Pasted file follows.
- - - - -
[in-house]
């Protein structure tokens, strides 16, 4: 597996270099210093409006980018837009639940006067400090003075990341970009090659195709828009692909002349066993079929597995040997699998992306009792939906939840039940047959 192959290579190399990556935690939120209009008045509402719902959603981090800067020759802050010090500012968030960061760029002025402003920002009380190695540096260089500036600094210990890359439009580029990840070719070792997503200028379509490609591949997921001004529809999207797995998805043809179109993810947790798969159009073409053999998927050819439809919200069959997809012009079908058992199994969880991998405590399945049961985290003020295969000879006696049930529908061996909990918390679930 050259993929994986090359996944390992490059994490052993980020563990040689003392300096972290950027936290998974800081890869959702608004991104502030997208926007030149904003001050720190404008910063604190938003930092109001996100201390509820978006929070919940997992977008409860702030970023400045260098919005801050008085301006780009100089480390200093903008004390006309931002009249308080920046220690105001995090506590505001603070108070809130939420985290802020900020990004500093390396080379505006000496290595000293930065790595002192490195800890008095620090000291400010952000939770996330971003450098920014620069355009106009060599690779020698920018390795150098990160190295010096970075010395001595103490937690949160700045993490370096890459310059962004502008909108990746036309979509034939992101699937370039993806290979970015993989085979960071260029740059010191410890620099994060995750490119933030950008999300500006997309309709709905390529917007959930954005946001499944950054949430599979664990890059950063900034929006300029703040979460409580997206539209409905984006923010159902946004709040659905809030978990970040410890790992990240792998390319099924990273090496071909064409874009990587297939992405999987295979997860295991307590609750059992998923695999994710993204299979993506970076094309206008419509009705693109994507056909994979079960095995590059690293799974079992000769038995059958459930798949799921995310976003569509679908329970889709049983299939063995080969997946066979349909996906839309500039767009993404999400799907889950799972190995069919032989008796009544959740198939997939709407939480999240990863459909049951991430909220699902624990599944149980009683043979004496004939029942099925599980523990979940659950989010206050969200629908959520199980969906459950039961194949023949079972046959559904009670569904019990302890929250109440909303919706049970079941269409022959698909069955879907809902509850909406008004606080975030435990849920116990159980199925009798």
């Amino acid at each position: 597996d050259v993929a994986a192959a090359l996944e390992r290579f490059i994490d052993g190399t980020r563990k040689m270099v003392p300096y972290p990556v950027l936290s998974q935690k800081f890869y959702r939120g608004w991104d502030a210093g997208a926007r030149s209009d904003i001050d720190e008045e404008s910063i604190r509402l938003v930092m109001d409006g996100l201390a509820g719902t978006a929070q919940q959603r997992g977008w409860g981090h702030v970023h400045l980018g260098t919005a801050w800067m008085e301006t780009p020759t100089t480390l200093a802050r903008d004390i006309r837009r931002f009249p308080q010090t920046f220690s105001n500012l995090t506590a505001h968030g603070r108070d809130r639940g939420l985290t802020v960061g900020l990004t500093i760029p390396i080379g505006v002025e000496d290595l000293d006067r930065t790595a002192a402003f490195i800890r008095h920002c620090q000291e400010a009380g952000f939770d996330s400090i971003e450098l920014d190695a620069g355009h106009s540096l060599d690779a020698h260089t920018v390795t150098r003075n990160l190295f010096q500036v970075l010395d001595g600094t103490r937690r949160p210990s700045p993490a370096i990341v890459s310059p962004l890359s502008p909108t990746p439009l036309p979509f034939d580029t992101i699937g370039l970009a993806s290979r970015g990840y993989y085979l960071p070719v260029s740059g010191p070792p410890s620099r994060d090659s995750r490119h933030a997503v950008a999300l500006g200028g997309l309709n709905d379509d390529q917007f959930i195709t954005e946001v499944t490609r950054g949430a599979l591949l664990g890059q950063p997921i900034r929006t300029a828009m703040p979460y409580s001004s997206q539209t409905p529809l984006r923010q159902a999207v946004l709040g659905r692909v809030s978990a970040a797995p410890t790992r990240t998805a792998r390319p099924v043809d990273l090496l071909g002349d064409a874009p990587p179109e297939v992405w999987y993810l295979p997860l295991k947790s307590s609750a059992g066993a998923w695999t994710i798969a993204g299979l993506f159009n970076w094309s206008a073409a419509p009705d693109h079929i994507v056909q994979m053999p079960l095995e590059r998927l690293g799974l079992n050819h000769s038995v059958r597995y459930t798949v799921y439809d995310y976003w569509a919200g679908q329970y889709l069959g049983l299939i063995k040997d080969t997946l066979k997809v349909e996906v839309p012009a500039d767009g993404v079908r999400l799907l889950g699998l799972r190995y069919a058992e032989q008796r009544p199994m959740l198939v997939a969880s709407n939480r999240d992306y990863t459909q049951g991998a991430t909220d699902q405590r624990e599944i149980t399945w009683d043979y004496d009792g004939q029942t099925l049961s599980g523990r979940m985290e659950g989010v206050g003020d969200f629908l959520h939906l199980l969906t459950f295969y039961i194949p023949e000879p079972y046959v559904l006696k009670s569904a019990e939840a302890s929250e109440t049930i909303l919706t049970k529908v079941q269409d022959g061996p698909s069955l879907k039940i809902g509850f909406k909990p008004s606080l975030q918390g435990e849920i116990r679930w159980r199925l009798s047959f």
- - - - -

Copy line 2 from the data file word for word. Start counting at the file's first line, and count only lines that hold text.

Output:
């Protein structure tokens, strides 16, 4: 597996270099210093409006980018837009639940006067400090003075990341970009090659195709828009692909002349066993079929597995040997699998992306009792939906939840039940047959 192959290579190399990556935690939120209009008045509402719902959603981090800067020759802050010090500012968030960061760029002025402003920002009380190695540096260089500036600094210990890359439009580029990840070719070792997503200028379509490609591949997921001004529809999207797995998805043809179109993810947790798969159009073409053999998927050819439809919200069959997809012009079908058992199994969880991998405590399945049961985290003020295969000879006696049930529908061996909990918390679930 050259993929994986090359996944390992490059994490052993980020563990040689003392300096972290950027936290998974800081890869959702608004991104502030997208926007030149904003001050720190404008910063604190938003930092109001996100201390509820978006929070919940997992977008409860702030970023400045260098919005801050008085301006780009100089480390200093903008004390006309931002009249308080920046220690105001995090506590505001603070108070809130939420985290802020900020990004500093390396080379505006000496290595000293930065790595002192490195800890008095620090000291400010952000939770996330971003450098920014620069355009106009060599690779020698920018390795150098990160190295010096970075010395001595103490937690949160700045993490370096890459310059962004502008909108990746036309979509034939992101699937370039993806290979970015993989085979960071260029740059010191410890620099994060995750490119933030950008999300500006997309309709709905390529917007959930954005946001499944950054949430599979664990890059950063900034929006300029703040979460409580997206539209409905984006923010159902946004709040659905809030978990970040410890790992990240792998390319099924990273090496071909064409874009990587297939992405999987295979997860295991307590609750059992998923695999994710993204299979993506970076094309206008419509009705693109994507056909994979079960095995590059690293799974079992000769038995059958459930798949799921995310976003569509679908329970889709049983299939063995080969997946066979349909996906839309500039767009993404999400799907889950799972190995069919032989008796009544959740198939997939709407939480999240990863459909049951991430909220699902624990599944149980009683043979004496004939029942099925599980523990979940659950989010206050969200629908959520199980969906459950039961194949023949079972046959559904009670569904019990302890929250109440909303919706049970079941269409022959698909069955879907809902509850909406008004606080975030435990849920116990159980199925009798």